What I liked

I loved how the author managed to get inside every character's mind, the way Mr. Christensen leaves the reader to get to know all of them better. And I think he does it wonderfully. It didn't leave me with a sense of exhaustion or with the feeling that I didn't need to know a certain detail. And he did so, while keeping the mystery and the suspense up to date and it didn't feel like the action wasn't moving. You have many subplots that develop or are revealed while the main plot is moving forward. Even if at times a subplot forces you to turn back in time, you actually understand the reasons for that.

Every character has a voice and I think it's what gives this book a complex feeling.

What I didn't like

It's not exactly a thing that I didn't like, it's more of a question of how I viewed Chloe. She didn't seem like a ten year old girl to me. I felt her more like a twelve, even thirteen year old girl. And it's not because she's more mature than the other girls her age. Maybe it's because of her story and the story of her parents, that may have forced her to act like she's older.

I think this is a good book and for being a debut novel, I think it's even more amazing. I definitely enjoyed reading this book and I can't wait for the next book by Mr. Christensen.

My Rating:
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Monday, November 7, 2011

Book Review: The Heart of a Killer by Jaci Burton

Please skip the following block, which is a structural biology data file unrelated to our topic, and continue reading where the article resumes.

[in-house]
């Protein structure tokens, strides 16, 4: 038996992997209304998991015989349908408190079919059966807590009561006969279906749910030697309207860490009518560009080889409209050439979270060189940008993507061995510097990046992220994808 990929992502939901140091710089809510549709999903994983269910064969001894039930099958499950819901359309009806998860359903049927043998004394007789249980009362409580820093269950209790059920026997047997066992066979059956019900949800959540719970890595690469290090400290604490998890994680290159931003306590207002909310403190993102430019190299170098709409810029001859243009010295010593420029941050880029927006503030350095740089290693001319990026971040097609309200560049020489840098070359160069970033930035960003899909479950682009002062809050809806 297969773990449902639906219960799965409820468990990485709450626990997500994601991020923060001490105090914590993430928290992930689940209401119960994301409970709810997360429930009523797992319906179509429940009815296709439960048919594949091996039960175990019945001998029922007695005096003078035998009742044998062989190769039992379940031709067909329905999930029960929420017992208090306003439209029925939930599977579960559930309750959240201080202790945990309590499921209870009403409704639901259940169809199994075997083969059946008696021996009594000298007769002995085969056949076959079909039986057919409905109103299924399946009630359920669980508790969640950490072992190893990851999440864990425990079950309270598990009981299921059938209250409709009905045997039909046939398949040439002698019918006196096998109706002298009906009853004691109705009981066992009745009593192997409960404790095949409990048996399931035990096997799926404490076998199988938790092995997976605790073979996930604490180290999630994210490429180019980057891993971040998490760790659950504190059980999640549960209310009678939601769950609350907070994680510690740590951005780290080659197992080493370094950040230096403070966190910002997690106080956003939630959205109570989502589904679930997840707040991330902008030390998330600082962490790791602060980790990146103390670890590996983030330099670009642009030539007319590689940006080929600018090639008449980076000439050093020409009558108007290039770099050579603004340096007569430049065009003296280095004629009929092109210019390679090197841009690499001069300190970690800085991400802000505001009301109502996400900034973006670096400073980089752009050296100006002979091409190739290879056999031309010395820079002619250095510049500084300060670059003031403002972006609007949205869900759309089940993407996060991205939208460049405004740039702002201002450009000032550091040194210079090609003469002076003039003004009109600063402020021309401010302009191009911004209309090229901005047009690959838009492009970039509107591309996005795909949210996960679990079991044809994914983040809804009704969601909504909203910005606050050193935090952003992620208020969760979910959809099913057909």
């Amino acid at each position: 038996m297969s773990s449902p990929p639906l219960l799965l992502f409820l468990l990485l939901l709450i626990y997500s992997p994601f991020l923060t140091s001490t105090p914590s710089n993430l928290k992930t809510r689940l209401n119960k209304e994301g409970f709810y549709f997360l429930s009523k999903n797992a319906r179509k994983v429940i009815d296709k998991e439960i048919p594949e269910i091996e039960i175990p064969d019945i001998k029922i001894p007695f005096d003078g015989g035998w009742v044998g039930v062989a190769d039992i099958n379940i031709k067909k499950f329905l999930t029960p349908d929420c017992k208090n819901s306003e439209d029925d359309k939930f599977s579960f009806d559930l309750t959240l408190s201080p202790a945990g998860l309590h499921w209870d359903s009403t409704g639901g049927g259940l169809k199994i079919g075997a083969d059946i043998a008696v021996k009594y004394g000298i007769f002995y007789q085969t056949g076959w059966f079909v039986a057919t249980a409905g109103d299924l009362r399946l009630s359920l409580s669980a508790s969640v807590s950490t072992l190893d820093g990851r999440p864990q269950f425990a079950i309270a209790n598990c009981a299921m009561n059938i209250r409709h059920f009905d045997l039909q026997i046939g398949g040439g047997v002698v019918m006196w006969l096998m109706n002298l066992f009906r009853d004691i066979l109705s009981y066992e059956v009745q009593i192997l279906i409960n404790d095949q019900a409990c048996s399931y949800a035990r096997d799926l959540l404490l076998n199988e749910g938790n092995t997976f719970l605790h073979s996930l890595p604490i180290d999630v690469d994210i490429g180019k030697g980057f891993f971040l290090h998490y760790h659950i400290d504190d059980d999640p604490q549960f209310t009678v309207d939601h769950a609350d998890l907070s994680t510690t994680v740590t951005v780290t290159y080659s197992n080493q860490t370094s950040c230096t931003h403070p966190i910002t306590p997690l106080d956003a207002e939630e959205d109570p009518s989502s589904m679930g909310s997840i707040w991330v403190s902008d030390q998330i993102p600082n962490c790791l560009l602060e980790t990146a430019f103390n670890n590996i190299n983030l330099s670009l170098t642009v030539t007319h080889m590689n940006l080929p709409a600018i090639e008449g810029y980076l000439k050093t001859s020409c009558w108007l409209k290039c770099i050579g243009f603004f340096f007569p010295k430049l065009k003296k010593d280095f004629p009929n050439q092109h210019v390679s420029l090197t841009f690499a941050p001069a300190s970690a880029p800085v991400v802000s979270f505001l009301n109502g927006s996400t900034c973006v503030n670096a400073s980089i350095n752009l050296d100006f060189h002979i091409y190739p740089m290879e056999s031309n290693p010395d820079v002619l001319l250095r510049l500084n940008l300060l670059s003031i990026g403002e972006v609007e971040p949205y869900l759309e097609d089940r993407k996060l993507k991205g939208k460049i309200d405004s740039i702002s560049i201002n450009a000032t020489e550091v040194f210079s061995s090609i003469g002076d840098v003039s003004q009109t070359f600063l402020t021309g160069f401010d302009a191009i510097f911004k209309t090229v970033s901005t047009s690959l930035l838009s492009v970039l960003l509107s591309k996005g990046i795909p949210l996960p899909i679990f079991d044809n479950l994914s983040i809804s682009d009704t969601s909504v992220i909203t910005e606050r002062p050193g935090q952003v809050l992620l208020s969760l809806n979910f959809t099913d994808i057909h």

The Heart of a Killer (The Killer, #1)
Author: Jaci Burton
Series: The Killer #1
Blurb: (from Goodreads)

Before the Special Forces hero has even unpacked his bags from twelve years of active duty, he's embroiled in murder—corpses bearing the brutal trademark he's seen only once before—on the worst night of his life.
The last time Detective Anna Pallino saw Dante Renaldi, they were in love. Now, he's part of the connection to a string of fresh homicides and a horrible assault Anna only survived thanks to him.
More than anything, Anna wants to trust Dante. But as the bodies and the coincidences stack up, Anna will have to decide, and fast: Is the man she owes her life to the very same one who wants her dead?

I've been reading Ms Burton's books for years now and I've never encountered a book that I didn't like. This book is no exception.

The first book in the series The Killer, The Heart of a Killer is a wonderful story of teenage lovers reunited, second chances and a serial killer. If there's one author that can make this story work, I think that's Jaci Burton.